|Numéro de publication||US5777761 A|
|Type de publication||Octroi|
|Numéro de demande||US 08/672,808|
|Date de publication||7 juil. 1998|
|Date de dépôt||28 juin 1996|
|Date de priorité||22 déc. 1995|
|État de paiement des frais||Payé|
|Autre référence de publication||CA2241106A1, EP0870412A2, WO1997025829A2, WO1997025829A3|
|Numéro de publication||08672808, 672808, US 5777761 A, US 5777761A, US-A-5777761, US5777761 A, US5777761A|
|Inventeurs||John A. Fee|
|Cessionnaire d'origine||Mci Communications Corporation|
|Exporter la citation||BiBTeX, EndNote, RefMan|
|Citations de brevets (63), Citations hors brevets (56), Référencé par (105), Classifications (26), Événements juridiques (7)|
|Liens externes: USPTO, Cession USPTO, Espacenet|
This is a continuation-in-part application of the application entitled "System and Method for Photonic Facility and Line Protection Switching", U.S. application Ser. No. 08/577,663, with attorney docket number RIC-95-018 (1575.0440000), filed Dec. 22, 1995.
1. Field of the Invention
The present invention relates generally to the reliability and restoration of optical transmission systems, and more specifically to a system and method permitting the optimization of a number of spare components in an optical transmission system using wavelength division multiplexing (WDM).
2. Related Art
Optical networks that include a plurality of optical transmission lines or links permit high bandwidth data communications, and may be used in telephone and other data network systems. High speed data can be modulated on light waves which are transmitted through the optical network. Further bandwidth improvement can be achieved by modulating different electrical data signals on distinct light wave carriers having different frequencies. This technique is known as wavelength division multiplexing (WDM). Optical systems using WDM require optical transmitters and receivers that operate at different light wave frequencies. The optical transmission line, connecting an optical transmitter and receiver, can propagate many light wave signals of different frequencies simultaneously.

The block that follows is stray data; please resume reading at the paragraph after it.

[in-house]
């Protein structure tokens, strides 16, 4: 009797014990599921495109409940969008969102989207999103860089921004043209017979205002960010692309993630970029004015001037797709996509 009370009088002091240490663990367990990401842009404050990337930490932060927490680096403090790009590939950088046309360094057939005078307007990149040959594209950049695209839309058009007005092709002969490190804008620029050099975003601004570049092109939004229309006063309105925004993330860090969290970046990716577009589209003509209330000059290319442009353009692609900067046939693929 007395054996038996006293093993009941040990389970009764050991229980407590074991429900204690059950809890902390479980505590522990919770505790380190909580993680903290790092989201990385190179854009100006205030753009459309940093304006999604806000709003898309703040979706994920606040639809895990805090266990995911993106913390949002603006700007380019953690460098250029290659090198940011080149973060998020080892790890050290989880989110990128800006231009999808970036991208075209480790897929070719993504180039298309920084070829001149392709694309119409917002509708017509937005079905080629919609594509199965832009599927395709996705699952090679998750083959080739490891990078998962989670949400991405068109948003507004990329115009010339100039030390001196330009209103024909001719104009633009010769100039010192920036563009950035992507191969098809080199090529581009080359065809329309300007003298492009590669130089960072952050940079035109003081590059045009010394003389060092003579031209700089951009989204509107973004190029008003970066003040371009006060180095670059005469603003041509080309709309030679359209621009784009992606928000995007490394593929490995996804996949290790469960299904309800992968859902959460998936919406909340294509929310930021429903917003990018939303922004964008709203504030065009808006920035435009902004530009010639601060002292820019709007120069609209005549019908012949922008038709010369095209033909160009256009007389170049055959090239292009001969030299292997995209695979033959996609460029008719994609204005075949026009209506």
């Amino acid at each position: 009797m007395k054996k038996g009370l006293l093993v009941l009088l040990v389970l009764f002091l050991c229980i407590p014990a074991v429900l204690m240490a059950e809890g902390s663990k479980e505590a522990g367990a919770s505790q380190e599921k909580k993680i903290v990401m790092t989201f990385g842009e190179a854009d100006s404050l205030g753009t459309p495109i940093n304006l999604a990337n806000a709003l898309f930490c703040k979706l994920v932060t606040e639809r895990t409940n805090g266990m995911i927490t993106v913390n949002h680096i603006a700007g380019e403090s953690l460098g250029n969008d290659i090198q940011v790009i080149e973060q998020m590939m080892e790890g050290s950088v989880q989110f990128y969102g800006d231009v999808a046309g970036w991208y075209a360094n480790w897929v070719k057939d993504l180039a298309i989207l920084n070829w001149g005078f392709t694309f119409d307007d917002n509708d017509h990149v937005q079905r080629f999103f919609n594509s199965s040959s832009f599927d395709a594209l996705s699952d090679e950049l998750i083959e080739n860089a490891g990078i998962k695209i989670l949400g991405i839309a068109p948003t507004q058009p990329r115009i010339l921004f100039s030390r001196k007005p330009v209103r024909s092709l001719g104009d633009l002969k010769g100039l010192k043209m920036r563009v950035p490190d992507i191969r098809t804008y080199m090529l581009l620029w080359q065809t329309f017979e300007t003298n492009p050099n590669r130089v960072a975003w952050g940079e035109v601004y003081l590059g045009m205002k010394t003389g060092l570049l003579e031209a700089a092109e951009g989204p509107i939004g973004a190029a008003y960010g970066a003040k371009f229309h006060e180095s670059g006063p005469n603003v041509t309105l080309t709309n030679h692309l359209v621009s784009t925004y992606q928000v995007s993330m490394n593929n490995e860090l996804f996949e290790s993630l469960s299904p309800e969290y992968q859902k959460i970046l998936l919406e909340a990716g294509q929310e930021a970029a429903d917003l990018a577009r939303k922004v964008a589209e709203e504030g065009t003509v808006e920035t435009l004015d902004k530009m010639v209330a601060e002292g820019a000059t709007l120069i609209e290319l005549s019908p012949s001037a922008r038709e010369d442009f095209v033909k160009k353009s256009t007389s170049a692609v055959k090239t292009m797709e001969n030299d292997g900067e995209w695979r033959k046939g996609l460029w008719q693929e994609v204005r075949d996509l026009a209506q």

Thus, fiber optic communications links, especially WDM communication links, carry vast amounts of information among distant sites to accomplish data, voice and image connectivity over a large geographical area. Optical transmission lines, transmitters and receivers, however, are prone to failure. The failure of such links can have a substantial economic and practical impact on network users and network service providers. Therefore, in designing communications networks, special measures are practiced to assure utmost reliability of network components and survivability in the event of link failure due to physical fiber damage or optical component failure. A common approach to ensure resiliency to fiber cuts is the use of a spare fiber that normally does not carry traffic but may be used as a back-up should a "working" fiber fail. To minimize the chance that the spare fiber experiences the same fate that disabled the working fiber, the spare fiber is usually routed along a completely different physical path. Creating and maintaining such idle spare capacity is costly. Because of the expense and the non-revenue usage, what is needed is a restorative network design where the deployment of spare facilities and spare fiber links is kept to a minimum.
In accordance with the present invention, there is provided a system and method of photonic facility and line protection switching using frequency or wavelength translation in facilitating a fault-tolerant optical network. In the present invention, the optical network comprises working and protect facilities, working and protect optical transmission lines, optical space division switches (SDSs), and digital cross-connect switches (DCCSs). A working or protect facility is comprised of one or more optical transmitters and/or receivers. Wavelength or frequency translation capability is provided using tunable protect transmitters, tunable protect receivers, and frequency translators coupled to optical space division switches.
The SDS is an optical cross-connect switch facilitating routing of optical signals. It is desirable to use a minimum number of ports on an SDS to reduce SDS cost and complexity. The present invention uses SDSs with a small number of ports. The DCCS is an electrical cross-connect switch facilitating the routing of electrical signals.